Digital Work, BPO and Moving Staff Into Remote Work Environments
If there is any major advantage to living in the digital age, crises or not, it is the ability to have a substantial portion of the administrative staff working as remote service providers or “work-from-home” employees. There are substantial savings for both the manufacturing firm and the employees working from a remote location, and further benefits to the environment and local communities.
The transition from the traditional office space to working from home can be challenging for both the manufacturing firm and the remote personnel, though the challenges can also be easily overcome with the proper precautions and steps being taken throughout the transitional period. There are some key points that should be considered and definitive measures put in place for remote employees.
One of the most common benefits that some like to point out is the increased level of productivity from employees who work from home. The statistic people like to focus on is the increased level of productivity from remote service providers. However, it should be noted that the studies generally only indicate an increased level of productivity when specific policies and guidelines are established for work from home employees.
The manufacturing company guidelines for remote employees should cover all aspects of remote work, including the following:
Availability – When will the employees be expected to work?
Personal Agreements – This will include Non Disclosure, Work For Hire, and other agreements as may be necessary.
Eligibility – Which employees are eligible?
Equipment – What equipment is required and who is responsible for providing the equipment?
Productivity – What is the expected level of work production?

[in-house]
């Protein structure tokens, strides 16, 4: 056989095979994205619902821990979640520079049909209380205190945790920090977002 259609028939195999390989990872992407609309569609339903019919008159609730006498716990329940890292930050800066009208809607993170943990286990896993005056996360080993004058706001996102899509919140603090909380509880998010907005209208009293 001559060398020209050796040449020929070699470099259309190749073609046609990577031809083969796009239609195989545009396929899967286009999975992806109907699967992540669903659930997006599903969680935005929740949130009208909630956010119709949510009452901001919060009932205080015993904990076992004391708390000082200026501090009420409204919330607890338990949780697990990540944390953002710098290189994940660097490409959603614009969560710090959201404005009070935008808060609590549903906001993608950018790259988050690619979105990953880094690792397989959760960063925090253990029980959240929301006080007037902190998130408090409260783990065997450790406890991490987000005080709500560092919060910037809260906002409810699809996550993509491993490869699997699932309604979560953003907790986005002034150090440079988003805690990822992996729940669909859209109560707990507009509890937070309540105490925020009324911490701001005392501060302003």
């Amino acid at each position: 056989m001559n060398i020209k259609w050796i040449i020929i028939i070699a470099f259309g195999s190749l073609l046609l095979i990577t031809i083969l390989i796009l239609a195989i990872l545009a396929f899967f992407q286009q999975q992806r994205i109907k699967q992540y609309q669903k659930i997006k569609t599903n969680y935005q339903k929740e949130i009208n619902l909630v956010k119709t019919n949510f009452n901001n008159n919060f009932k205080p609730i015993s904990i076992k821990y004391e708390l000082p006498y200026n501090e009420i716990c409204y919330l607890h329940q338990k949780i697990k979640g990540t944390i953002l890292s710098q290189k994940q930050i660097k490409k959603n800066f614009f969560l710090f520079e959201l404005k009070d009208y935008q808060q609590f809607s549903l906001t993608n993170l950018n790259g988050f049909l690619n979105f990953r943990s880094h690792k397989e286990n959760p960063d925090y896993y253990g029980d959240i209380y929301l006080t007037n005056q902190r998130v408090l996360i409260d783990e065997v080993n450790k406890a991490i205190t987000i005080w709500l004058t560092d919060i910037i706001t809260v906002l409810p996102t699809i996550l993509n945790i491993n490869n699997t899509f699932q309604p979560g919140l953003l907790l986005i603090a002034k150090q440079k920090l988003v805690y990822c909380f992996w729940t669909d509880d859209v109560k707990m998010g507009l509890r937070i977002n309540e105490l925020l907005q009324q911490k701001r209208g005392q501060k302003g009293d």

Restrictions – What restrictions are in place?
Security – Will the employee be allowed to use their personal equipment? What security precautions should the remote employee take?
Service Providers – When working with service providers such as remote interpreters or translators, are there specific providers the remote employees should use?
Technical Support – Who is responsible for technical support? Especially important in regards to privately owned equipment.
Termination – Remote employees may be fired for different reasons, but the reasoning still needs to follow specific guidelines.
Supplemental Information Sheet – There should be an added section including supplemental information. Among the information is the inclusion of relevant tax laws that the work from home employee may not be aware of. Will payment be made electronically? Will the employee be responsible for coming in and physically getting their check? Will this interfere with their work schedule? Any additional information should be included in this portion if it does not merit its own section within the remote employee policies and guidelines.
A feasibility study must also be undertaken in order to determine what percentage of employees from each department can work in a remote position without any disruption to operations. The feasibility study should also include a cost-benefit analysis and other relevant data to indicate any potential disruption that may arise in terms of remote employees.
Among the most common jobs within the manufacturing industries that have been successful in remote operations are accounting staff, IT staff, language service providers such as translators and interpreters, and human resources personnel. The actual staff able to work remotely may vary depending on the needs of the individual manufacturing operations however.
As the world becomes increasingly global and digital in nature, it becomes more possible to actively engage in business process outsourcing. At the same time, there needs to be assurances that as much of both the manufacturing process and the administration of operations remains under the full and complete control of the manufacturing firm.
As the technological revolution expands even further, it will soon be time to consider manufacturing and logistics in terms of automation. The digitization of the manufacturing administration and the establishment of manufacturing facilities that are not as prone to social unrest or other crises should also make that transition easier as soon as it becomes a potential reality within the manufacturing industry.
The content & opinions in this article are the author’s and do not necessarily represent the views of ManufacturingTomorrow